Today, you can make me wrong.
Not just a little wrong but very wrong.
My post yesterday listed predicted baselines against which we can assess the election results. It has largely been supported by Jon Collins of the Police Foundation (check the comments section and you'll see). Some folk at The Guardian tell me they hope to use it in their election day paper. It's certainly had plenty of views, perhaps because more sensible people have backed away from making anything that looks like a prediction in one of the most unpredictable elections in recent British political history. (Not all though – see Mike Smithson and John Curtice)
But I wrote it with a heavy heart.
You see, I don't want people to vote for their favourite colour. I want them to vote for the best candidate.
That's why I've run this site for the past 9 months – so that you would have as much information as you could to help you decide. The fact that you are reading these words suggests that you are one of those people who doesn't have to wait for a slice of dead tree to come through your door in order for you to be informed. Right now you are just clicks away from finding out how best to cast your vote, so resist the temptation to whinge about overworked candidates not getting to your door among a million others. The people who fought and died for your vote never had as much information as close to hand in any of their elections as you have right now.
Neither did they, or you, or I, ever have the chance to have such a direct say in how we will be policed or in how crime will be dealt with where we live. Yes, the government may have fluffed some elements of this election, but more importantly they have done what no other government has done – they have given us a choice. It is up to us now to use it.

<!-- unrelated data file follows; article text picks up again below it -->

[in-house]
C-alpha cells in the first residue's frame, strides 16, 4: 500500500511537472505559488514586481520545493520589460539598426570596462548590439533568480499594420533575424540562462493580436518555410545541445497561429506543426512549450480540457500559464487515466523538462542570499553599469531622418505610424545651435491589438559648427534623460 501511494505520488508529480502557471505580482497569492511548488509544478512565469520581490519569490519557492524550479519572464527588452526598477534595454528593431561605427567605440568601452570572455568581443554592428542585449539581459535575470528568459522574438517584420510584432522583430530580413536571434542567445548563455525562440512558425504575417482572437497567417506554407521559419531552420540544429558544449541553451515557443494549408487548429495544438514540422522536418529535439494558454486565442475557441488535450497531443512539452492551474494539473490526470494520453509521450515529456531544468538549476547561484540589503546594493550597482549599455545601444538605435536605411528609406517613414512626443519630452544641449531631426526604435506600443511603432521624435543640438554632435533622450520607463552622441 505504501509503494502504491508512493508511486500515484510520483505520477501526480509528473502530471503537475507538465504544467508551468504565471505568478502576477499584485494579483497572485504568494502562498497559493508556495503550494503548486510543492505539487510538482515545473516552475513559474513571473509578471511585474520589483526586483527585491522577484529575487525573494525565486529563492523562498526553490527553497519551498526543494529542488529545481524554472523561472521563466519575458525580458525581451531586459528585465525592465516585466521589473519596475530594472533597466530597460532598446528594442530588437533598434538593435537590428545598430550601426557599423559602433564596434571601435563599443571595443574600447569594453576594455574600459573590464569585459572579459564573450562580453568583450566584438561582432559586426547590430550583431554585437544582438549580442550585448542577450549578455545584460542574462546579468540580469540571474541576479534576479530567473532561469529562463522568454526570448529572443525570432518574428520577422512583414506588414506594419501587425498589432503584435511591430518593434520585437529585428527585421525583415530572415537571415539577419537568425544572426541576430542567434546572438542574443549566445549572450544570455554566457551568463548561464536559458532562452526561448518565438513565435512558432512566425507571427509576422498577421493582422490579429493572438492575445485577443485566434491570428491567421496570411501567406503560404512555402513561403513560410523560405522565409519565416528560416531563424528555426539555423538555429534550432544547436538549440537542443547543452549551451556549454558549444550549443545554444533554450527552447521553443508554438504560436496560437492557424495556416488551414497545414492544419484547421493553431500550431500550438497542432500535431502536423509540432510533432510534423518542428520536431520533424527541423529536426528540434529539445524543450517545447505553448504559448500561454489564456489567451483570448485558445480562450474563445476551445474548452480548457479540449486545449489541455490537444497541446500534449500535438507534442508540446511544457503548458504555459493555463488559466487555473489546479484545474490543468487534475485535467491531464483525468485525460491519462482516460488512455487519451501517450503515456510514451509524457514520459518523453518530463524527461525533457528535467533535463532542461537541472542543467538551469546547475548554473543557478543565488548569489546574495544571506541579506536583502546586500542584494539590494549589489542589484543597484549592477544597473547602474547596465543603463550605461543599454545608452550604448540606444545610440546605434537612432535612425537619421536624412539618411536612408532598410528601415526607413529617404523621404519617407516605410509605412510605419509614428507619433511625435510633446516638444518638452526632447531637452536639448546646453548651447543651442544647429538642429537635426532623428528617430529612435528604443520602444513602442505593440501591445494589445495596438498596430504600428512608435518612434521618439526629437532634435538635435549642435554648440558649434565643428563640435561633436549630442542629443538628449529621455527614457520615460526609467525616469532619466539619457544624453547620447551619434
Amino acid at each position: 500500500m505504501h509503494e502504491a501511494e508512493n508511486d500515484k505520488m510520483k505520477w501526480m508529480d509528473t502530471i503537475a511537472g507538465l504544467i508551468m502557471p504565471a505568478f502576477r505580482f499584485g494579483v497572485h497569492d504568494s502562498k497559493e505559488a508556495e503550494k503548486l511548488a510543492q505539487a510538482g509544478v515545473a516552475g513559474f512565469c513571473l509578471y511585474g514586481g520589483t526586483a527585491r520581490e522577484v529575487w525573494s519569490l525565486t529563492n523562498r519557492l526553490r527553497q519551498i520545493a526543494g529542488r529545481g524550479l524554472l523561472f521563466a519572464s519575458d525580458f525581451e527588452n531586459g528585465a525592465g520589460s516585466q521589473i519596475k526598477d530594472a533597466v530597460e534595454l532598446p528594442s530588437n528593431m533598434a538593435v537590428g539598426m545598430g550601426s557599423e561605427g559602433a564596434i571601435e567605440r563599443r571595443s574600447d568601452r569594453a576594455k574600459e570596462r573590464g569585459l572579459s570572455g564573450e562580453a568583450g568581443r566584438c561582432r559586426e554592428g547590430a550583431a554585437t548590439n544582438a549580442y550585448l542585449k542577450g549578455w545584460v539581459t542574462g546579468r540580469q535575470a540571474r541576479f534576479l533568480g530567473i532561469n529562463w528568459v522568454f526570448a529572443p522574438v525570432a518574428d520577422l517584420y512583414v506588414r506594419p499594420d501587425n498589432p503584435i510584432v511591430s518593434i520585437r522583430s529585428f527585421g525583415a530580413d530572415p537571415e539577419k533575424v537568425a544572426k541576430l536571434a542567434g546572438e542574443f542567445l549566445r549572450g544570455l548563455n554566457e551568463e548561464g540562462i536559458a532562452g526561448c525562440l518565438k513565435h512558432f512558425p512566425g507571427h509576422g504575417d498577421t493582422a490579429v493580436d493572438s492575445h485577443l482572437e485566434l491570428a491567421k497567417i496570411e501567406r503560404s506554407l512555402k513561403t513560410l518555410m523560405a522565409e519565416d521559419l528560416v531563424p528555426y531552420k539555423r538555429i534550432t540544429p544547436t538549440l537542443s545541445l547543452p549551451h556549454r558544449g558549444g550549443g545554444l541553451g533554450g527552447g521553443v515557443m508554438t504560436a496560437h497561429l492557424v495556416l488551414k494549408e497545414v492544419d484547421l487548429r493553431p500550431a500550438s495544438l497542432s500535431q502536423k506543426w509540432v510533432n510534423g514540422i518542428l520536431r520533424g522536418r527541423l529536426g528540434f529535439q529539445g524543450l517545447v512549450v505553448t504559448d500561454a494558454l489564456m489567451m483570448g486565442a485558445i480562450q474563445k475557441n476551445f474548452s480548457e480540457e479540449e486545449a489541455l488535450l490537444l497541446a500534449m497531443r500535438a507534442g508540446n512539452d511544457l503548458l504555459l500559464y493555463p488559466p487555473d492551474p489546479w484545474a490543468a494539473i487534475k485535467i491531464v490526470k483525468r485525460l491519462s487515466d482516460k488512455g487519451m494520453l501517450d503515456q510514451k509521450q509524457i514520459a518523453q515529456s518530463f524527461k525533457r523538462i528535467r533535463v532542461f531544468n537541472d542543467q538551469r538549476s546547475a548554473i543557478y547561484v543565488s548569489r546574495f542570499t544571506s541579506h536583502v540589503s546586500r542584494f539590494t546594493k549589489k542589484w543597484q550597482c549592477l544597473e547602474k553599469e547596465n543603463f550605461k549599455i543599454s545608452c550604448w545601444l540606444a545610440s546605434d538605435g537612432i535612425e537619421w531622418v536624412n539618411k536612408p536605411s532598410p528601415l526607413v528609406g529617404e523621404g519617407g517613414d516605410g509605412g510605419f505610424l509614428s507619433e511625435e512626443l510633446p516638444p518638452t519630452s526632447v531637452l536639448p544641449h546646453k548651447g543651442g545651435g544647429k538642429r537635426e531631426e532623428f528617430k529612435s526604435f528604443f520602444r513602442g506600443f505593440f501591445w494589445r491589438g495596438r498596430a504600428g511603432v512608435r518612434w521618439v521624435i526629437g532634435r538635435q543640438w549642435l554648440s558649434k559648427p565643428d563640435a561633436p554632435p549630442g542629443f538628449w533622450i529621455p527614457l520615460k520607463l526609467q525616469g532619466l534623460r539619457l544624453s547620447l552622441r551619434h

So read a little, think a little, make up your mind, and go and vote.
I've been fortunate to meet many of the candidates in these elections. I've spoken with them, corresponded with them, and got a feel for what they are really like, and plenty of them are quite good. This leaves me with a real sense of pity if people decide solely on tribal loyalties, whether that be the traditional party tribes, or the new anti-party tribe, for there are good and bad in all. That party label is an important shortcut to key political views, and I'm glad voters have that information to help them decide, but it isn't everything.
So I would like to be wrong.
I would like no candidate to feel 'safe' because of where they are standing, and no good candidate to be wasted because of where they live. I would like some Independents, the right ones, to win. I would like it not to be predictable.
Today you have two votes. Use them wisely. Use them both.
Make me wrong.